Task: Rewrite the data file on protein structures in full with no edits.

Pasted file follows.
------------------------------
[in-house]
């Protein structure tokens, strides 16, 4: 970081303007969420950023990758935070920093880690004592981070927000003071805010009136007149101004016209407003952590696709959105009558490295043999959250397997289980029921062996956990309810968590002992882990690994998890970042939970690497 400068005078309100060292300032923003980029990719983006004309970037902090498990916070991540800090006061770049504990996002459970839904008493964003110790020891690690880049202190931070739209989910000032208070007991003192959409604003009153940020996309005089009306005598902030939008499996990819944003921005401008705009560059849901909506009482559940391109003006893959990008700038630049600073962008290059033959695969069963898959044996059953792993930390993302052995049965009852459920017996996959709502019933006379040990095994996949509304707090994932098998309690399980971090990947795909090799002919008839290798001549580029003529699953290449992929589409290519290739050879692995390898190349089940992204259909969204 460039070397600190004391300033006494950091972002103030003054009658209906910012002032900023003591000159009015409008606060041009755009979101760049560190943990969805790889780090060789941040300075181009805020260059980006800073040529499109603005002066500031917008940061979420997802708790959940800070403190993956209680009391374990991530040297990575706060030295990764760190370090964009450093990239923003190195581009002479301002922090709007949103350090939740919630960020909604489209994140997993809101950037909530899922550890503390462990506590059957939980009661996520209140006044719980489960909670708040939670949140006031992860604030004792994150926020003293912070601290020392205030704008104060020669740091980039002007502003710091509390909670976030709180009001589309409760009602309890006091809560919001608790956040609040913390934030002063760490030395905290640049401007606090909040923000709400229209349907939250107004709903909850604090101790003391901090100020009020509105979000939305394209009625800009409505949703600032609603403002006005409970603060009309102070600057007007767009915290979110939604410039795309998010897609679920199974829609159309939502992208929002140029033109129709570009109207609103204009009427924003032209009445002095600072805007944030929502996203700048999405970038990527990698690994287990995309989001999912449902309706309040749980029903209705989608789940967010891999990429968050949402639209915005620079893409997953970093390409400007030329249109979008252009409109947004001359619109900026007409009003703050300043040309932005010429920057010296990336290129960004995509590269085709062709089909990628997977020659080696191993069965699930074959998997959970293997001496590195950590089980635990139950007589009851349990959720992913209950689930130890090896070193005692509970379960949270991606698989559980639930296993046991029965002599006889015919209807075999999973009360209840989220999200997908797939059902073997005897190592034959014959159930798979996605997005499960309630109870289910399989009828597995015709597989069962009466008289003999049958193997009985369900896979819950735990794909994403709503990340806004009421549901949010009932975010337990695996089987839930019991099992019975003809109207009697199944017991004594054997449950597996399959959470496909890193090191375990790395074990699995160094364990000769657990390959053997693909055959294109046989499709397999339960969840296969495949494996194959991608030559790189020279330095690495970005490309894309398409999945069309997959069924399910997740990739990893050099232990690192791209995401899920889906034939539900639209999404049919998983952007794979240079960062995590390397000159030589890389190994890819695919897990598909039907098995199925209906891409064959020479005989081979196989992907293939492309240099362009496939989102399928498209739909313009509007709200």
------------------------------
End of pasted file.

[in-house]
């Protein structure tokens, strides 16, 4: 970081303007969420950023990758935070920093880690004592981070927000003071805010009136007149101004016209407003952590696709959105009558490295043999959250397997289980029921062996956990309810968590002992882990690994998890970042939970690497 400068005078309100060292300032923003980029990719983006004309970037902090498990916070991540800090006061770049504990996002459970839904008493964003110790020891690690880049202190931070739209989910000032208070007991003192959409604003009153940020996309005089009306005598902030939008499996990819944003921005401008705009560059849901909506009482559940391109003006893959990008700038630049600073962008290059033959695969069963898959044996059953792993930390993302052995049965009852459920017996996959709502019933006379040990095994996949509304707090994932098998309690399980971090990947795909090799002919008839290798001549580029003529699953290449992929589409290519290739050879692995390898190349089940992204259909969204 460039070397600190004391300033006494950091972002103030003054009658209906910012002032900023003591000159009015409008606060041009755009979101760049560190943990969805790889780090060789941040300075181009805020260059980006800073040529499109603005002066500031917008940061979420997802708790959940800070403190993956209680009391374990991530040297990575706060030295990764760190370090964009450093990239923003190195581009002479301002922090709007949103350090939740919630960020909604489209994140997993809101950037909530899922550890503390462990506590059957939980009661996520209140006044719980489960909670708040939670949140006031992860604030004792994150926020003293912070601290020392205030704008104060020669740091980039002007502003710091509390909670976030709180009001589309409760009602309890006091809560919001608790956040609040913390934030002063760490030395905290640049401007606090909040923000709400229209349907939250107004709903909850604090101790003391901090100020009020509105979000939305394209009625800009409505949703600032609603403002006005409970603060009309102070600057007007767009915290979110939604410039795309998010897609679920199974829609159309939502992208929002140029033109129709570009109207609103204009009427924003032209009445002095600072805007944030929502996203700048999405970038990527990698690994287990995309989001999912449902309706309040749980029903209705989608789940967010891999990429968050949402639209915005620079893409997953970093390409400007030329249109979008252009409109947004001359619109900026007409009003703050300043040309932005010429920057010296990336290129960004995509590269085709062709089909990628997977020659080696191993069965699930074959998997959970293997001496590195950590089980635990139950007589009851349990959720992913209950689930130890090896070193005692509970379960949270991606698989559980639930296993046991029965002599006889015919209807075999999973009360209840989220999200997908797939059902073997005897190592034959014959159930798979996605997005499960309630109870289910399989009828597995015709597989069962009466008289003999049958193997009985369900896979819950735990794909994403709503990340806004009421549901949010009932975010337990695996089987839930019991099992019975003809109207009697199944017991004594054997449950597996399959959470496909890193090191375990790395074990699995160094364990000769657990390959053997693909055959294109046989499709397999339960969840296969495949494996194959991608030559790189020279330095690495970005490309894309398409999945069309997959069924399910997740990739990893050099232990690192791209995401899920889906034939539900639209999404049919998983952007794979240079960062995590390397000159030589890389190994890819695919897990598909039907098995199925209906891409064959020479005989081979196989992907293939492309240099362009496939989102399928498209739909313009509007709200």